17. I have carefully heard the submissions made by the learned Counsel on both sides and considered the materials on record.
18. The issue which has to be considered in the present case is as to whether the petitioner is entitled for waiver of penal interest under Section 220(2A) of the Act, which reads as follows;
Notwithstanding anything contained in Sub-section (2), the Chief Commissioner or Commissioner may reduce or waive the amount of interest paid or payable by an assessee under the said sub-section if he is satisfied that:
(i) payment of such amount has caused or would cause genuine hardship to the assessee;
(ii) default in the payment of the amount on which interest has been paid or was payable under the said sub-section was due to circumstances beyond the control of the assessee; and
(iii) the assessee has co-operated in any inquiry relating to the assessment or any proceeding for the recovery of any amount due from him.
19. The scope of this provision came to be analysed by the Honourable Supreme Court as well by this by Court in various decision some of which have been referred by the learned Counsel for the petitioner as stated supra, and it was held that the power under the said provision is discretionary.
20. From a perusal of Section 220(2A), it is clear that that section begins with a non obstante clause and is a self contained provisions. It overrides the charging provision as contained in Section 220(2) but also restricts the power of the authority concerned to reduce or waive the amount of interest paid or payable by an assessee only if he is satisfied that the conditions as set out in the three clauses are satisfied as held by the Honourable Supreme Court in the case of B.N. Malini (referred supra). It is to be kept in mind that for claiming reduction or waiver under Section 220(2A), the assessee has to satisfy all the three conditions cumulatively. In other words, he has to not only to show that the payment of the amount has caused or would cause genuine hardship to him but also that the default in payment of the amount on which interest has been paid or was payable under Section 220(2) was due to circumstances beyond his control and further that he had co-opearted in the enquiry relating to the assessment or any proceeding for recovery of any amount due from him [see, Metalurgical & Engineering Consultants (India) Ltd. v. CIT (1999) 103 Taxman 542 (Pat)].
21. Section 220(2A) of the Act provides three conditions and for the interest to be waived, all the three conditions are to be satisfied. First of such condition being that payment of said amount would cause genuine hardship to the assessee. Lack of hardship or failure to establish financial difficulties, have been held not to be causes of genuine hardship and therefore not eligible for waiver. The second condition to be fulfilled is that the default in payment of tax is due to circumstances beyond the control of the assessee and the third condition is that the assessee has co-operated in any enquiry relating to the assessment or recovery proceedings.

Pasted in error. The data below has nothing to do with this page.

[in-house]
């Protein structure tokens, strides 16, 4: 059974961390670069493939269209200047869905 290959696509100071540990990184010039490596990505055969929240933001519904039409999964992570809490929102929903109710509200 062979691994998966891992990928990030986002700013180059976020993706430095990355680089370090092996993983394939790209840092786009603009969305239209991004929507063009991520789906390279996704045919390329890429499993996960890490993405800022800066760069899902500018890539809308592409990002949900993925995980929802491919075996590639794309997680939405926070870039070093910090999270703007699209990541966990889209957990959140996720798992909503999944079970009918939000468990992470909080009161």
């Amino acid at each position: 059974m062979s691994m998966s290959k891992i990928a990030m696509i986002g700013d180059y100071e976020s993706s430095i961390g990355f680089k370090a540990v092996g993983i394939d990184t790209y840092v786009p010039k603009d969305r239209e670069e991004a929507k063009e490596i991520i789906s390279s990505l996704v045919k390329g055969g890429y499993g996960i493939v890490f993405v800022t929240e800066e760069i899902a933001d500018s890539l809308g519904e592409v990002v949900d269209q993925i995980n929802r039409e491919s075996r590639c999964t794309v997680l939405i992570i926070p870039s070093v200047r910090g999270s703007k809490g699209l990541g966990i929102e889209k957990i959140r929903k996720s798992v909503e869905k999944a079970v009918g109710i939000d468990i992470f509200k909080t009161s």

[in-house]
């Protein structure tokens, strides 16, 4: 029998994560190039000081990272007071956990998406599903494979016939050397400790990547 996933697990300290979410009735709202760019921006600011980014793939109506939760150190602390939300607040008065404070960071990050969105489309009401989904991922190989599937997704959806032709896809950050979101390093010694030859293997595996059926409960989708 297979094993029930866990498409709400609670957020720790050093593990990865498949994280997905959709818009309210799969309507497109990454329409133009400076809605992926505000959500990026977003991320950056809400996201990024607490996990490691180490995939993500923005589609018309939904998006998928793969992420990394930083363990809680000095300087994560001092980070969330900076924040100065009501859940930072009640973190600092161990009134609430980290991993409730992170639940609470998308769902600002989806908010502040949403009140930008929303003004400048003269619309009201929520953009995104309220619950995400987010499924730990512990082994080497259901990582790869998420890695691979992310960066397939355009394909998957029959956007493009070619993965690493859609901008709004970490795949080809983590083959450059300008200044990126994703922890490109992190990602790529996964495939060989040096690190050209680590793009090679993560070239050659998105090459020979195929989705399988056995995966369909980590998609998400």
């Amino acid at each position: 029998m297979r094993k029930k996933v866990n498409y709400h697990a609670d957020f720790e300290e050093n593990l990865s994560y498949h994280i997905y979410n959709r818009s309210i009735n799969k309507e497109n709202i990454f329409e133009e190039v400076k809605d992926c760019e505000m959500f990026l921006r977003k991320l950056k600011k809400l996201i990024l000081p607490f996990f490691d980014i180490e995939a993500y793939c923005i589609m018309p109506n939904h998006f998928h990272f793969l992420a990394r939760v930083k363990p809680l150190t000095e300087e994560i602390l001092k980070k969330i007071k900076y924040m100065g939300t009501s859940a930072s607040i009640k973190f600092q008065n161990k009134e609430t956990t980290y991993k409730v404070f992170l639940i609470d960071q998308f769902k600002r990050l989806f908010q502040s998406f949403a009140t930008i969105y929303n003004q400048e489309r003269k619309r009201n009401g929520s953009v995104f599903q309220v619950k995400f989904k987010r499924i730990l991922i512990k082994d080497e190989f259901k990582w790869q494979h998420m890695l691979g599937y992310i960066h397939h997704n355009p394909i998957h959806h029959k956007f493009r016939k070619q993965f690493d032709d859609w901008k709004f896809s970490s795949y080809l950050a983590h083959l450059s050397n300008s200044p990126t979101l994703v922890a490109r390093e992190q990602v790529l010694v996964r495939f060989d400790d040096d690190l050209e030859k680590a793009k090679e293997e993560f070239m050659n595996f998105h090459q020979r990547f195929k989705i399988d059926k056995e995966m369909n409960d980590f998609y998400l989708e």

22. This Court in P. Ramasamy v. Commissioner of Income Tax reported in  237 ITR 169 (Mad) held that pursuit of remedies available to the assessees under the Act cannot be construed as non co-operation with the department, unless the pursuit has been of a cantankerous nature, obstructive or evasive.
23. The Honurable Supreme Court in Krishan Lal v. Union of India reported in : 1998 (230) ITR 85 held that when an application is filed under sub Section (2A) of 220 of the Act, the authority concerned is called upon to take a quasi-judicial decision and if it is satisfied that the reasons contained in the application would bring the case under Clauses (i), (ii) and (iii) of Section 220(2A), then it has power either to reduce or waive the amount of interest. It was further held that even though in the said sub-section it is not stated that reasons are to be recorded in the order deciding such an application, the same should be decided by a speaking order and the Principles of natural justice in this regard would be clearly applicable. It was further held that such decision which has been taken by the authority under Section 220(2A) can be subjected to judicial review by filing a petition under Article 226 of the Constitution of India.